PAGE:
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February 11, 2009

Cuba: Is it time?

Cuba Since President Obama took office, I've been hearing more and more about dropping the embargo against Cuba and allowing Americans to go back in. Personally, I would like to see it happen because I know from firsthand experience that there are many Christians in Cuba who would welcome our coming and helping them. I met four of them at a Bible school in Nicaragua several years ago, and they longed for the day when such an exchange would be possible. 

Do you think it's time to normalize relations with Cuba? Why or why not?

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Jason Taylor

Yes. Because we normalized relations with Russia and China and Germany and Japan and etc and etc long ago. Carrying on relations with states that are or once were odious, that we managed to get the better of and withholding relations from states that managed to thumb their noses at us sounds more then a little like our chief dislike is simply spite. Uncouth brattiness is tolerated to small nations(like small people)in the knowledge that they have no other outlet for pride. Big nations can be ruthless but it is undignified to be bratty. Carrying this on simply makes us look like Palestinians.
Being a Great Power requires a certain amount of gravitas and withholding relations simply because a state managed to outwit us is contrary to that. If we withheld relations to every odious power that would be one thing though it would be impractical and would hardly reduce their odiousness. But having relations with Russia(whom we got the better of) and not Cuba(which got the better of us) is absurd.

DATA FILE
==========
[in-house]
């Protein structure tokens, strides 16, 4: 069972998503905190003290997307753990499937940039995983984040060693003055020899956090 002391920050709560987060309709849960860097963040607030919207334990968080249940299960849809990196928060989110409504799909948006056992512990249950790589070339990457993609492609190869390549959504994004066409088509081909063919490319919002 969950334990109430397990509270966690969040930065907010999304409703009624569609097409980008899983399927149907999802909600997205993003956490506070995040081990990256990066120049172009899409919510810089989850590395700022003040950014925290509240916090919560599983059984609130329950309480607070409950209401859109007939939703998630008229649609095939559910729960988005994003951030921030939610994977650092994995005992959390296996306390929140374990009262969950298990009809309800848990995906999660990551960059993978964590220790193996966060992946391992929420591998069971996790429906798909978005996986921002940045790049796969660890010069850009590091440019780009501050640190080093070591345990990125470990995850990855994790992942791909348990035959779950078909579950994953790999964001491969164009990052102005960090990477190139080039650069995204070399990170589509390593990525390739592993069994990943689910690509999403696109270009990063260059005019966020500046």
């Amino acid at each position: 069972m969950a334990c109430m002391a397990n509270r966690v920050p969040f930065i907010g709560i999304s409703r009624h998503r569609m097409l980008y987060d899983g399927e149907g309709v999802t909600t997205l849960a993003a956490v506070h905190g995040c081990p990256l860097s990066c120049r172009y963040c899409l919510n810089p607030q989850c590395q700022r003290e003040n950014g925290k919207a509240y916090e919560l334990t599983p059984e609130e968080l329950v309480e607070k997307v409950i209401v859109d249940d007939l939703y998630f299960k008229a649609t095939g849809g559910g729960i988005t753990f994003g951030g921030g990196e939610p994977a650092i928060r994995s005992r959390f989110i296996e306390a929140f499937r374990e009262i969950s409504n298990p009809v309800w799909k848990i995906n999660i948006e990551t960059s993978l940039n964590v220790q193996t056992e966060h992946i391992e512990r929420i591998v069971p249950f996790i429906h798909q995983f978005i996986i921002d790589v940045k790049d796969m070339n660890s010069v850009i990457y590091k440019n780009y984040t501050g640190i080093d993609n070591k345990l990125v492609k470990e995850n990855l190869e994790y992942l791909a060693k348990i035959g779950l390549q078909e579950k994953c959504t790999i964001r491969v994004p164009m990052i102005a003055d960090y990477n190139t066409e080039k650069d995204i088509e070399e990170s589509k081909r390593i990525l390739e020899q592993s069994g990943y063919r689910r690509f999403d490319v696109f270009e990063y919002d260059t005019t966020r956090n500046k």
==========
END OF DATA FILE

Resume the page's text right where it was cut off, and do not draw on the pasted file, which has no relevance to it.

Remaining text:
Yes, it's stupid to expect for a communist state to become capitalist by refusing to trade with them. It's like being a huge jerk to someone and expecting that behavior to make them into your friend...

How much has China changed since we began trading with them, vs before?

Steve (SBK)

But... where will Canadians go for vacation?


No. I have to disagree with both Jason and Matt.

Before I begin with my reasons, let me explain with my perspective on this issue. I am a first generation American born of Cuban parents. My mother left Cuba before the embargo took effect. I still have family in the island that I have never seen. This is a personal issue for me.

Our dealings with Russia and China are completely different compared to Cuba. We dealt with Russia, because they were a superpower like us. Although we disagreed with them, we had to deal with them in order to avoid nuclear war.

Concerning China, the main reason we dealt with them was in order to put pressure on the Soviets. Keep in mind, that Russia and China, although Communist, did not have warm relations during the 60's and 70's. Nixon took the opportunity to exploit that division.

Concerning Cuba, the United States has taken the position that the embargo could be lifted if Cuba takes steps to become democratic. Cuba needs to take steps, albeit baby steps towards democracy.

The Cuban government is aware of this, yet they refuse. They prefer to play the victim. If the embargo is lifted, they would win, because they did not change and the Cuban people will still suffer. Unfortunately, those in our State Department will not care.

Remember, Glasnot and Peristroika were initiated by the Soviets, not the U.S.